Hey everyone! It's been a while - the team has been revamping some of our content, and we've been talking about how to make dev dives more applicable to clients. To that end, today I want to go over some best practices on how you can make your site run as fast as possible. On our end, we're always making improvements to the platform, but following some basic practices can actually help increase your site speed by entire seconds.
The first and most obvious way to make your site faster is by paying attention to your content. We've gone over images before, but the easiest way to start noticing improvements is by making sure every image on your site is as small as it can be (while still looking good, of course). And that's not just resolution - if you have an image editor such as Photoshop, you can choose a compression level when saving images. In general, a good rule is to compress an image until you notice a degradation in quality, then re-save the high quality version with one less step of compression.
In addition to sizing your images properly, the amount of content on your website affects how quickly it will load. Today, data show that only about 10% of people will even look at the second slide on a homepage slider - our designers here recommend only using one banner at a time so that the site doesn't have to load extra content. While having good, quality content on a website is important, simply cramming images in can adversely affect the user's experience because of slowdowns - make sure that your content is all serving a purpose. Similarly, we highly recommend keeping videos limited to one per page as a maximum, because they're so large. What's more, many people today don't enjoy autoplay videos when browsing, so often times you're better off dropping videos altogether on pages with high traffic.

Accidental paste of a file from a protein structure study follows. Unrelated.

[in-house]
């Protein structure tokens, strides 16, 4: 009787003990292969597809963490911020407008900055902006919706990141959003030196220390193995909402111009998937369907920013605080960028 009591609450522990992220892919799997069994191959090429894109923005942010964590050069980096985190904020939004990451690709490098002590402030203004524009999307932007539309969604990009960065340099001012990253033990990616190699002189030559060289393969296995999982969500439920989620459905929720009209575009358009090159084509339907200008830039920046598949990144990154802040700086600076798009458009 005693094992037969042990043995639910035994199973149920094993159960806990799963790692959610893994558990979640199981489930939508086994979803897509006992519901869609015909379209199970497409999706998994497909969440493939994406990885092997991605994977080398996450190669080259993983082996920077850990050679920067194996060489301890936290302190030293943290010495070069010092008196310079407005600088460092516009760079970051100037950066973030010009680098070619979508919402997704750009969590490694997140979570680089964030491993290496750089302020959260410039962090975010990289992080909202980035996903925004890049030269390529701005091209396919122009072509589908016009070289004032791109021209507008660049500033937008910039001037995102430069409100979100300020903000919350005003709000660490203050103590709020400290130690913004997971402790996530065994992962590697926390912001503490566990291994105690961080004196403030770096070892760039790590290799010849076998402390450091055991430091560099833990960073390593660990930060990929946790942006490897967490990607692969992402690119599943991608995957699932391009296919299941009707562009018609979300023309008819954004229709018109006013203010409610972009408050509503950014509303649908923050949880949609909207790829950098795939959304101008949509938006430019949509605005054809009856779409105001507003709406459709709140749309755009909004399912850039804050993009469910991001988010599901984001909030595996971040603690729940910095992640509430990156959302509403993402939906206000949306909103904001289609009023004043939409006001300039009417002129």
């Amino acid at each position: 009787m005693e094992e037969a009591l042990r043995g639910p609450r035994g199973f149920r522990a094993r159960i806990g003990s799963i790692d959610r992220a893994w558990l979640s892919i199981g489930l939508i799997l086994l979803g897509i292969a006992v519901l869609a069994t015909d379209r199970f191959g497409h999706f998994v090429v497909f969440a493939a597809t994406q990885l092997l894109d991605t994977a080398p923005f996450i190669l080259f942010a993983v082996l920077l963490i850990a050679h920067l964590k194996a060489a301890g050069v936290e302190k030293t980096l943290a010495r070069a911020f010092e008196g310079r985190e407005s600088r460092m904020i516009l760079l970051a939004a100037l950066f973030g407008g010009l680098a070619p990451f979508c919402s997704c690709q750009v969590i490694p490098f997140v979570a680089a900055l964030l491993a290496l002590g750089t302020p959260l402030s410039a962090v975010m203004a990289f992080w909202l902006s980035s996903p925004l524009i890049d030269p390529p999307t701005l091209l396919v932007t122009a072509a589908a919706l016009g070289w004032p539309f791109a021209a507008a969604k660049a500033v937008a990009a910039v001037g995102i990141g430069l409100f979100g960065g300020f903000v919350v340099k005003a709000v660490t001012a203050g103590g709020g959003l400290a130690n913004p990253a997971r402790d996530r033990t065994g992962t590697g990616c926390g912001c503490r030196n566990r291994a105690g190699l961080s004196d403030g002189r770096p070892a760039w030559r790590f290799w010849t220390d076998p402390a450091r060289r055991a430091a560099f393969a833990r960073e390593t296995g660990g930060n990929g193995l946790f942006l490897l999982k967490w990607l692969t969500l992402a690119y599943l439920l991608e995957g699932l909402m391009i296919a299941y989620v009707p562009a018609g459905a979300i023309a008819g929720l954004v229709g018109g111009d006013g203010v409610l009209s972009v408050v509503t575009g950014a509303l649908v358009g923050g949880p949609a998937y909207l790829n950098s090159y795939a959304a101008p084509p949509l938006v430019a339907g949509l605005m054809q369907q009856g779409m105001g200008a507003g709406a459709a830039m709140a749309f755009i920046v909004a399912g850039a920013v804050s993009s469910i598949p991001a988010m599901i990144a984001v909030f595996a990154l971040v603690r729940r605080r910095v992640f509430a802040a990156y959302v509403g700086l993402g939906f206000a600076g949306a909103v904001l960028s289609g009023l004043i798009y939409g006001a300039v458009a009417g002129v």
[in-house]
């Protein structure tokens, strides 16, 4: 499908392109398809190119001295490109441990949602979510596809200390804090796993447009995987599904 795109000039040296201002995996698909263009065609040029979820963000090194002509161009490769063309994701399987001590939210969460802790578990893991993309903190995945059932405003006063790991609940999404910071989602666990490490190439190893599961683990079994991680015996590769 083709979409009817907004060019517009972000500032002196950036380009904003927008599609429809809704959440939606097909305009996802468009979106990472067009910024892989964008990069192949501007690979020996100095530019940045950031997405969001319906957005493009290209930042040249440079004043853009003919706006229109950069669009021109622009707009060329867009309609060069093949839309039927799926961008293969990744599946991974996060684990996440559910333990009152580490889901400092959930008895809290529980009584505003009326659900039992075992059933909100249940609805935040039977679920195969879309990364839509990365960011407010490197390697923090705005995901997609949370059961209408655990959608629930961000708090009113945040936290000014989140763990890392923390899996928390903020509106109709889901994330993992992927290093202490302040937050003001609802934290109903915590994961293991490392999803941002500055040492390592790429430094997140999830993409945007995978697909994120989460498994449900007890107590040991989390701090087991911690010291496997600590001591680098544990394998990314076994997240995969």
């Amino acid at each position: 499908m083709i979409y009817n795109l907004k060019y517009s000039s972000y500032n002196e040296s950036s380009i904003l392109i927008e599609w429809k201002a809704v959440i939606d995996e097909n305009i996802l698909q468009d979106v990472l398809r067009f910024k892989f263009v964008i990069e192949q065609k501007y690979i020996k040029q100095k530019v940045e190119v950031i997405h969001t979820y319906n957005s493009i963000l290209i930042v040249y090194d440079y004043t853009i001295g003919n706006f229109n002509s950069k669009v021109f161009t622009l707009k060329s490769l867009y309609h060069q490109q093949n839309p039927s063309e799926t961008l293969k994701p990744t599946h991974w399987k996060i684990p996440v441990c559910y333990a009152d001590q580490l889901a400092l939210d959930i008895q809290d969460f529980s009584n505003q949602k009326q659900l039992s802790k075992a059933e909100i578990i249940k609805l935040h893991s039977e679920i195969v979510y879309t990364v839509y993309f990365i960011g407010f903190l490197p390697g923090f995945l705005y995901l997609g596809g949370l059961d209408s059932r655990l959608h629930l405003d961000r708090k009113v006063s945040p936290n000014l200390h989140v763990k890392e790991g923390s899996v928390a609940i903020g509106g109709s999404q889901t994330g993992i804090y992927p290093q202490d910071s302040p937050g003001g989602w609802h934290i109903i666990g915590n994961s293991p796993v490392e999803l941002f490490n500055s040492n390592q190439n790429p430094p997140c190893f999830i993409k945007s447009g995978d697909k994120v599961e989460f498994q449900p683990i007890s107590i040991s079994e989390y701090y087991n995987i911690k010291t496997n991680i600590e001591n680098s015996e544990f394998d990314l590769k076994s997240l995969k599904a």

A big source of website slowdowns that many people don't consider is third-party scripts. While it may seem tempting to set up as many analytics, tracking, and chat integrations as possible, it's important to remember that each one comes with a performance cost. It's not an exaggeration to say that an unoptimized script could reduce your page speed scores by 10-20 points by itself. We do some optimization to ensure that common scripts such as Facebook tracking pixels, Google Analytics, or Podium chats don't slow down the site as much as possible, but it's not possible to completely remove the performance impact. If you're worried about a third-party script affecting your website's speed, let us know and we can take a look.